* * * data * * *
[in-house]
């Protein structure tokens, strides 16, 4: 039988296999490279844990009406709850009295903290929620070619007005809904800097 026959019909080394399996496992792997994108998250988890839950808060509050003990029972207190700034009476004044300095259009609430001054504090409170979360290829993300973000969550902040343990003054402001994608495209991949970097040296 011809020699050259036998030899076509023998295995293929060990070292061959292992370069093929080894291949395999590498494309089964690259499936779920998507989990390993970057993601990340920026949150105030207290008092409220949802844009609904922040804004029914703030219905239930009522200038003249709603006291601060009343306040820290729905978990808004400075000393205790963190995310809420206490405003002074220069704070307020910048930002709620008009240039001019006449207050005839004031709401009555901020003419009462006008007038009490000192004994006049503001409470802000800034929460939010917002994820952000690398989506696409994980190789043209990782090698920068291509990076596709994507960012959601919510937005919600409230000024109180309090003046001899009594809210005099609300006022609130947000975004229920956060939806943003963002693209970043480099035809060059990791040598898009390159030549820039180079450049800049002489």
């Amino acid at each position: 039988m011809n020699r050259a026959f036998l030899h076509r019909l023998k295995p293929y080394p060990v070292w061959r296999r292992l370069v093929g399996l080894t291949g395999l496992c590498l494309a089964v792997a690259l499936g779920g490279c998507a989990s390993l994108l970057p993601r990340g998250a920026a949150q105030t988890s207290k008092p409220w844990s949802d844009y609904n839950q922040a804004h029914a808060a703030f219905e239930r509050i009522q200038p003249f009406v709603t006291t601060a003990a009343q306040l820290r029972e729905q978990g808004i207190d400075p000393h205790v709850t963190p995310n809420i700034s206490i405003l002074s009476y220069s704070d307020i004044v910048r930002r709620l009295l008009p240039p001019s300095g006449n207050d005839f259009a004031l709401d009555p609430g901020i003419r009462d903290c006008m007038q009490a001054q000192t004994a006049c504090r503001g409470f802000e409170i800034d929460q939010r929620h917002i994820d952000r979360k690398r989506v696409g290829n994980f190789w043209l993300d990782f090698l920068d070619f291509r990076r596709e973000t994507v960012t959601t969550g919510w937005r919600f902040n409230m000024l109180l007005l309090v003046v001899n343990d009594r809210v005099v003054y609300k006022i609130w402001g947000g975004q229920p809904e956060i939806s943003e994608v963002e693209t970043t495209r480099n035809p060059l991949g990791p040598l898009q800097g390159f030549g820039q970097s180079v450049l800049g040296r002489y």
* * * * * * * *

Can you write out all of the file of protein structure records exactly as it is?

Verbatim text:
[in-house]
């Protein structure tokens, strides 16, 4: 039988296999490279844990009406709850009295903290929620070619007005809904800097 026959019909080394399996496992792997994108998250988890839950808060509050003990029972207190700034009476004044300095259009609430001054504090409170979360290829993300973000969550902040343990003054402001994608495209991949970097040296 011809020699050259036998030899076509023998295995293929060990070292061959292992370069093929080894291949395999590498494309089964690259499936779920998507989990390993970057993601990340920026949150105030207290008092409220949802844009609904922040804004029914703030219905239930009522200038003249709603006291601060009343306040820290729905978990808004400075000393205790963190995310809420206490405003002074220069704070307020910048930002709620008009240039001019006449207050005839004031709401009555901020003419009462006008007038009490000192004994006049503001409470802000800034929460939010917002994820952000690398989506696409994980190789043209990782090698920068291509990076596709994507960012959601919510937005919600409230000024109180309090003046001899009594809210005099609300006022609130947000975004229920956060939806943003963002693209970043480099035809060059990791040598898009390159030549820039180079450049800049002489």
């Amino acid at each position: 039988m011809n020699r050259a026959f036998l030899h076509r019909l023998k295995p293929y080394p060990v070292w061959r296999r292992l370069v093929g399996l080894t291949g395999l496992c590498l494309a089964v792997a690259l499936g779920g490279c998507a989990s390993l994108l970057p993601r990340g998250a920026a949150q105030t988890s207290k008092p409220w844990s949802d844009y609904n839950q922040a804004h029914a808060a703030f219905e239930r509050i009522q200038p003249f009406v709603t006291t601060a003990a009343q306040l820290r029972e729905q978990g808004i207190d400075p000393h205790v709850t963190p995310n809420i700034s206490i405003l002074s009476y220069s704070d307020i004044v910048r930002r709620l009295l008009p240039p001019s300095g006449n207050d005839f259009a004031l709401d009555p609430g901020i003419r009462d903290c006008m007038q009490a001054q000192t004994a006049c504090r503001g409470f802000e409170i800034d929460q939010r929620h917002i994820d952000r979360k690398r989506v696409g290829n994980f190789w043209l993300d990782f090698l920068d070619f291509r990076r596709e973000t994507v960012t959601t969550g919510w937005r919600f902040n409230m000024l109180l007005l309090v003046v001899n343990d009594r809210v005099v003054y609300k006022i609130w402001g947000g975004q229920p809904e956060i939806s943003e994608v963002e693209t970043t495209r480099n035809p060059l991949g990791p040598l898009q800097g390159f030549g820039q970097s180079v450049l800049g040296r002489y």